By Daniel Dunaief
Hello and welcome to the first and hopefully last Zoom Thanksgiving. Hey, hold on, I can see that you’ve muted yourself in Box 6 over there, Uncle Mary. Yes, I know I said Uncle Mary because I’m reading the name on your screen. Did you think that was funny? What are you saying that I can’t hear?
OK, so we’re going to forego the usual list of what we’re thankful for because it’s 2020 and we’re not together, and I promised the kids they wouldn’t have to talk to such a large group of faces who are all
looking in the wrong direction.
Seriously, what’s wrong with you people? Can’t you look at the camera? I know that might sound harsh. I just spent the last few hours before this fake happy scene trying to remember something about the Ottoman Empire. No offense to the Ottoman Empire, but I didn’t like history much when I was that old and now I’m trying to learn it again.
Yes, I know, Uncle Mary, it’d be easier for me to teach my kids these subjects if I pretended to be interested, but that ended in early April, when I had to try to remember something about the number of electrons in different orbits around atoms.
Anyway, I’m thankful we’re together. I saw that, cousin Clarence. Look, we don’t see you very often. The least you could do is not roll your eyes the entire time I’m talking. You’re doing it again! Cut it out! Oh, really? You have something in your eye? Let me see. Oh yeah, it does look red.
Okay, so we’re going to make this virtual Thanksgiving all about the senses. You see, we’re going to each search through our house for things that look like something else, put them on the screen and guess what the other person is holding. I read something about being creative this year, so this is it.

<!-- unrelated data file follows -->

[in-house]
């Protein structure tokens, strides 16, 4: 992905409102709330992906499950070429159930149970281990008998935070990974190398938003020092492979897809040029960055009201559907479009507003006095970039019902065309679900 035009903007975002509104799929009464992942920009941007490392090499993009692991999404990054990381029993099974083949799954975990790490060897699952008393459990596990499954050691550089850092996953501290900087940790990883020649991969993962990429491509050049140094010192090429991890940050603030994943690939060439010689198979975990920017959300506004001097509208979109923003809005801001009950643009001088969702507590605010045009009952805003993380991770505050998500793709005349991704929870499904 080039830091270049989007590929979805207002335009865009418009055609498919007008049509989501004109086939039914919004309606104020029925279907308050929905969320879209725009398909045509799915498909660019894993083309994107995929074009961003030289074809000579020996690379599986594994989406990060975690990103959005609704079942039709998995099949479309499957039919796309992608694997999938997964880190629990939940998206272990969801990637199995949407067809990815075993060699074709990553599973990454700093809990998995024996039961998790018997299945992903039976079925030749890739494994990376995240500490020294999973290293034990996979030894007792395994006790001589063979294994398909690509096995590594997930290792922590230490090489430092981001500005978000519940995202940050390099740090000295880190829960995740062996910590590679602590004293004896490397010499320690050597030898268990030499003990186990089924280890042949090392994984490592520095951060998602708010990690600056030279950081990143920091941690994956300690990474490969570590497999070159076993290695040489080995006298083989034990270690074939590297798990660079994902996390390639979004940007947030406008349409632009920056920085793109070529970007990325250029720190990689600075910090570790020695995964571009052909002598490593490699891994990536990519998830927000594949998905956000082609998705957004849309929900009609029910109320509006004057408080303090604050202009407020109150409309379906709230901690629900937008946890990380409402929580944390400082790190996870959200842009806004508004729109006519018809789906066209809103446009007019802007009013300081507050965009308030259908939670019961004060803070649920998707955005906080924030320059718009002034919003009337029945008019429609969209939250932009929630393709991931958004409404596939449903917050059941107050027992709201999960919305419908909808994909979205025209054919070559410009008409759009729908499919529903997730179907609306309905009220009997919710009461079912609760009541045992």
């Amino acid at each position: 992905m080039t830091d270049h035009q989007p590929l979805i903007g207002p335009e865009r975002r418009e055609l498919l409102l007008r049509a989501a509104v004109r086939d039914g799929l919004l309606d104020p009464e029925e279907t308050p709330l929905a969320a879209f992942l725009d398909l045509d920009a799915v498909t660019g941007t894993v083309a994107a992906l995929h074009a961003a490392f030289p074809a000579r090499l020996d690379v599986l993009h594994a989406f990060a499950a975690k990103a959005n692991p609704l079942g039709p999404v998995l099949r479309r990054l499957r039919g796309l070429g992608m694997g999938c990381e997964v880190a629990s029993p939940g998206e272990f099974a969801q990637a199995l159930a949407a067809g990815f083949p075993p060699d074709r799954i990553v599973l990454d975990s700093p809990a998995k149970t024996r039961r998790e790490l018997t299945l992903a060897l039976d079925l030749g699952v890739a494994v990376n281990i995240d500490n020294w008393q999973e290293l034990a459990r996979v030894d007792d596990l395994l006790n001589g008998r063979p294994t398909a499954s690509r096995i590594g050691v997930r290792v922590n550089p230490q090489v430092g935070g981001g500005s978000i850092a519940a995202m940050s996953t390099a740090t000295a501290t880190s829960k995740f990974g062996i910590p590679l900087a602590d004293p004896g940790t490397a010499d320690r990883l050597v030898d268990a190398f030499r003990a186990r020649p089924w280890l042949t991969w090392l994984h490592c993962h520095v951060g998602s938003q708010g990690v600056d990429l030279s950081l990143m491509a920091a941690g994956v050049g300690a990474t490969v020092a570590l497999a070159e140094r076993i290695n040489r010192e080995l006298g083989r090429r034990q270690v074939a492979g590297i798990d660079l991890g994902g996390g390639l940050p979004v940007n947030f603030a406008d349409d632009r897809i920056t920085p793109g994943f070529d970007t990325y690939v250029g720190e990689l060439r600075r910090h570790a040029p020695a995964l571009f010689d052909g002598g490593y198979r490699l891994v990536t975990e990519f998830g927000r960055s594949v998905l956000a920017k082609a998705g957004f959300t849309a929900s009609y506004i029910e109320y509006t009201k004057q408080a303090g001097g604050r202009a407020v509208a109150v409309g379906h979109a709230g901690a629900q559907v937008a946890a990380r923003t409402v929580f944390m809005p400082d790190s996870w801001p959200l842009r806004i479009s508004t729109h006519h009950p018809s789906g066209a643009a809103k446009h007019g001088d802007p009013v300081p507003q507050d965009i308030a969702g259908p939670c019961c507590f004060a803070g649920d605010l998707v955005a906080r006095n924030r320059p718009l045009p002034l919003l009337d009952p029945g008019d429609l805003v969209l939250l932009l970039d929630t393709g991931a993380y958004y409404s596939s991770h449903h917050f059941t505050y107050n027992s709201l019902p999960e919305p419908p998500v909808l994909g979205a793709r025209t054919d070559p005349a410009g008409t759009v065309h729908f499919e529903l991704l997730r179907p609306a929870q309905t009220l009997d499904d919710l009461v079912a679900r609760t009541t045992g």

No, Alex, you can’t ask a question. Because I said you couldn’t. I’m running this virtual Thanksgiving, and I said you couldn’t. Well, then, your teacher is a better person than I am. I wish he was your father, too. No, no, I didn’t mean that. I just mean that we’re doing something differently this year. Okay, if you stop crying, you can ask a question.
Well, actually that is a good question. It doesn’t really have anything to do with Thanksgiving per se, but guessing what we’re holding is a way for each of us to connect. Okay, so, now, everybody, go get something and bring it back.
Ah, I see Uncle George has come back with something that looks like a baseball. Oh, it is a baseball? That’s not very creative. Oh, Uncle George, you’re not going to tell the story about how you almost caught a foul ball hit by Mickey Mantle, are you? Oh, you were? Well, that is a great story, and I’m sure there’s someone who hasn’t heard that story yet. By a show of hands, who hasn’t heard that story? Okay, well, Uncle George, it’s only because we all listen to you so carefully and we love to hear your stories. Maybe, though, we’ll skip that one this time. Are you crying too, or do you have something in your eye?
Okay, someone else go. Matthew, what are you holding? It looks like an origami bird. Wait, it is an origami bird? I wasn’t supposed to guess it that quickly? Well, it’s because you did such a great job. Now you’re crying?
Okay, it’s Jennifer’s turn. It looks like a huge glass of wine. You’re drinking it to test it? So, it was wine? And now you’re refilling it and drinking it again? One more time? Really? Okay, anyone else want to go?